On the afternoon of October 28th, on St. Catharine’s' Lockhart Drive in a threatened Carolinian Old Growth Forest north of the Niagara Escarpment, the Sierra Club celebrated a major environmental victory. This was the extension of Ontario's Greenbelt to 21 major urban river corridors from Northumberald to Niagara. In Niagara, this involved the protection of Lake Gibson - a reservoir for most of the drinking water for Niagara's residents.
A cake was consumed to mark the celebration. Warm soup prepared by “Food Not Bombs” strengthened us for the subsequent hour-long hike into the grove of ancient Sugar and Black Walnut tree giants.
Old growth forests
Old growth trees provide many important ecological functions. One of which is critical is through their tree cavities and grooved bark to provide roosting sites for three endangered species of bats. These are the formerly common, Little Brown Myotis, the Northern Long-eared Myotis, and the Tri-Coloured Bat. These cave wintering bats suffer from devastating population crashes caused by the White Nose Syndrome, and are slowly starting to recover and need their roosting areas protected.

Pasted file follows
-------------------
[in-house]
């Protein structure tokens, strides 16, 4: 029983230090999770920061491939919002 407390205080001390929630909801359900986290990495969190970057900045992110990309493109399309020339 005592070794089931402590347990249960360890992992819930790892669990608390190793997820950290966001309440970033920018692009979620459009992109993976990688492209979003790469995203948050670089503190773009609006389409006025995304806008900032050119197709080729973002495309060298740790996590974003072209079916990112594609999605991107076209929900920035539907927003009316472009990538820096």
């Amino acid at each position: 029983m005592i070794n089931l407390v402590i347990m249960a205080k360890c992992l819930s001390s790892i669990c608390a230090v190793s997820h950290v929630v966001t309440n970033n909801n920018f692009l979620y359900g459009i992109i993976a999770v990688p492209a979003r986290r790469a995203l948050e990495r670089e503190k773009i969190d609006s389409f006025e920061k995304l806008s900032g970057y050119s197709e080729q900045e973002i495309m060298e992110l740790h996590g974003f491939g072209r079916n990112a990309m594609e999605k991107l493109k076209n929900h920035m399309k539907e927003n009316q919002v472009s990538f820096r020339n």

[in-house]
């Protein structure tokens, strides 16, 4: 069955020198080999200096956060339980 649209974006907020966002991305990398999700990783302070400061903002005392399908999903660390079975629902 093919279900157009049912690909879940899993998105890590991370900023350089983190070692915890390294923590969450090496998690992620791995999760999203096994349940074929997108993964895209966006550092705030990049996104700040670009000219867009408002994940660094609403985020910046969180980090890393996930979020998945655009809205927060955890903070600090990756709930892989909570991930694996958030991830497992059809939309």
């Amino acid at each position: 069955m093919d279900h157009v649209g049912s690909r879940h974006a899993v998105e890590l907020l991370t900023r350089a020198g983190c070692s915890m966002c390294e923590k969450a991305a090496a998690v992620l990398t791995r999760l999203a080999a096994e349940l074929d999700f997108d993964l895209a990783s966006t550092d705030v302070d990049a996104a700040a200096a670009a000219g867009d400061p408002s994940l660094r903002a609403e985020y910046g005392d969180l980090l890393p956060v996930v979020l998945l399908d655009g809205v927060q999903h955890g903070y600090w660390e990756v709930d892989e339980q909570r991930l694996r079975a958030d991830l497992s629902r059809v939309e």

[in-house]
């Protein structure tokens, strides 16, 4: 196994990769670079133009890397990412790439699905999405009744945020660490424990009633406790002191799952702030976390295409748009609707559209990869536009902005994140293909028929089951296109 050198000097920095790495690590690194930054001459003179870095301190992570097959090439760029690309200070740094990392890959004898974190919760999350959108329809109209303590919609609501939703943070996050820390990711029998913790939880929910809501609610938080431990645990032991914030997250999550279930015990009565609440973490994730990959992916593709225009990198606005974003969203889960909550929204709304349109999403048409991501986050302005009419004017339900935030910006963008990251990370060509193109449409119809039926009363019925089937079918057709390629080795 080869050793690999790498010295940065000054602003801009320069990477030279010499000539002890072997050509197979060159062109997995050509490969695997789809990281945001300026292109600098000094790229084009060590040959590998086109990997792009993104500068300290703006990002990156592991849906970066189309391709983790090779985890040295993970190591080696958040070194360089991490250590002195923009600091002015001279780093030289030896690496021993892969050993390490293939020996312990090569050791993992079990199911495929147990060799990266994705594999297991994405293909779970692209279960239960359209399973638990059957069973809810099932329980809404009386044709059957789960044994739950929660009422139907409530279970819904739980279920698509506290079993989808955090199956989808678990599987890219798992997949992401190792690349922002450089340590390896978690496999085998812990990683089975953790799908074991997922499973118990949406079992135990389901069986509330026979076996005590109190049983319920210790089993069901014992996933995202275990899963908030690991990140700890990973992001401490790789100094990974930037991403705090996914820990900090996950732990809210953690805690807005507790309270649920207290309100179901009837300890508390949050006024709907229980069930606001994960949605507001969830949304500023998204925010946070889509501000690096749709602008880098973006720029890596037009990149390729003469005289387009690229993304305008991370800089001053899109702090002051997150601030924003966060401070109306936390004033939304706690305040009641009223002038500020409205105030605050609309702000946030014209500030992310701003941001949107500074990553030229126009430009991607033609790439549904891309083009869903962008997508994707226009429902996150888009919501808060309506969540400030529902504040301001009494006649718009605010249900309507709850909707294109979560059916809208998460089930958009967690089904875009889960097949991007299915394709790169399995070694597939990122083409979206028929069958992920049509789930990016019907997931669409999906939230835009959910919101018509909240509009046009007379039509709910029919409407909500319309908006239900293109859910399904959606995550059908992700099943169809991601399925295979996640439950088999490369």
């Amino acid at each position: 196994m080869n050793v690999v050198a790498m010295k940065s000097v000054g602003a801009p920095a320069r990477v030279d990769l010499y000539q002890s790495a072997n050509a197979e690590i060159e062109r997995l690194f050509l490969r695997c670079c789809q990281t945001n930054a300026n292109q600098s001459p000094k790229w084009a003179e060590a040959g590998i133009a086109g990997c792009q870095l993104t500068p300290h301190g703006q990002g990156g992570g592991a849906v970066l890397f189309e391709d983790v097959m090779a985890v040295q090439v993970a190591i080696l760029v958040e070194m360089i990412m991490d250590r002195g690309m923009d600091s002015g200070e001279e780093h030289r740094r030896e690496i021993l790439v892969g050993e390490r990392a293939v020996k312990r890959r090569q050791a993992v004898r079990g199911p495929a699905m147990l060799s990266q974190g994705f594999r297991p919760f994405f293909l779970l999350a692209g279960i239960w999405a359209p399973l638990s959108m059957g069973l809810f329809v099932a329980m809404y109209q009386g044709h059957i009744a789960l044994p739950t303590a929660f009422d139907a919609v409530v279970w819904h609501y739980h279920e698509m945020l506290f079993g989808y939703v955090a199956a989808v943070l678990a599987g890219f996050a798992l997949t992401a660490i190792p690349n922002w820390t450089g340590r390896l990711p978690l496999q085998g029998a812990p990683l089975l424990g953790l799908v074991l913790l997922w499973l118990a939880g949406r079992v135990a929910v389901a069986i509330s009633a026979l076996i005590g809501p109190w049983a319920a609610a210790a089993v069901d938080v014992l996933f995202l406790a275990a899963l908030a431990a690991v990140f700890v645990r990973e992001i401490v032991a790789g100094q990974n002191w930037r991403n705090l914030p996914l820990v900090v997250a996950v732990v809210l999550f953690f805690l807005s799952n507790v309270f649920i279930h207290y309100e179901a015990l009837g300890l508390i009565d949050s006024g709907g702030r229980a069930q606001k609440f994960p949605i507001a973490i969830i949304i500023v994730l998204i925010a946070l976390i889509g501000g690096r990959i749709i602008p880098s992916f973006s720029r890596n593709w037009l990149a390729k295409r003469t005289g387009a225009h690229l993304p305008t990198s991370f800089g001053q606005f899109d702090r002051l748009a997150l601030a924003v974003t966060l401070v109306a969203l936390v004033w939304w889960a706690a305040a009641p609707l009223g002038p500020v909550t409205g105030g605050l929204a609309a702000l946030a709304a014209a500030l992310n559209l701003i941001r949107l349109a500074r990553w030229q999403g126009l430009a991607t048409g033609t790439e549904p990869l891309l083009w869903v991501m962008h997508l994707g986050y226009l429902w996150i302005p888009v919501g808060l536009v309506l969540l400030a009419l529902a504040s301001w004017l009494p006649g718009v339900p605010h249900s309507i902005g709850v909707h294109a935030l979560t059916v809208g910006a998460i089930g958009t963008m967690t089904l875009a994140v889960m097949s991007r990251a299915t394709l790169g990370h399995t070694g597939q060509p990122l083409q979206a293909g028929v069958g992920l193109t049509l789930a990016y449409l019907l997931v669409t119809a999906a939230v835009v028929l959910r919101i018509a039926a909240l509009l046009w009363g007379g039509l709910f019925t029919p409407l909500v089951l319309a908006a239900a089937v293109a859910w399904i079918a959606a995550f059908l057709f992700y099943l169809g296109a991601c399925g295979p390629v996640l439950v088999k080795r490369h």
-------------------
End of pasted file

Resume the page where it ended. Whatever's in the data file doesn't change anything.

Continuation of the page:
When borings are used to determine tree age, there is a risk of injury to the tree. Consequently, the Natural Heritage Guidelines of the Ministry of Natural Resources and Forestry (MNRF) give guidance to determine old growth based on what it terms "larger tree structure in native species" and meeting "minimum size thresholds." The test is a basic 8 trees having a diameter of at least 40 cm.
Appreciating the magnificence of giant trees
During the hour long walk it was astonishing for us to discover how many old growth trees of sufficient diameter size could be found in a small patch of the 16acre forest.
Participants in the walk were awed at the magnificence of giant trees, which often had complex collections of mushrooms - notably puffballs - beneath, and interesting garlands of plants growing out of tree cavities. The champions were five massive Black Walnut giants. Three of these monsters had diameters of 79cm, while another was 76cm. Three Sugar Maple champions were also recorded, the largest having a radius of 47cm.
A few days later some additional tree measurements were made. During this time the Red Headed Woodpecker, an endangered species dependent on old growth forest habitat for its survival appeared. Its arrival was a fitting tribute for the need to have these lands protectively designated as Escarpment Natural.
This article was written by Dr. John Bacher, Greenbelt Campaign leader at Sierra Club Ontario, and a member of the Preservation of Agricultural Lands Society (PALS).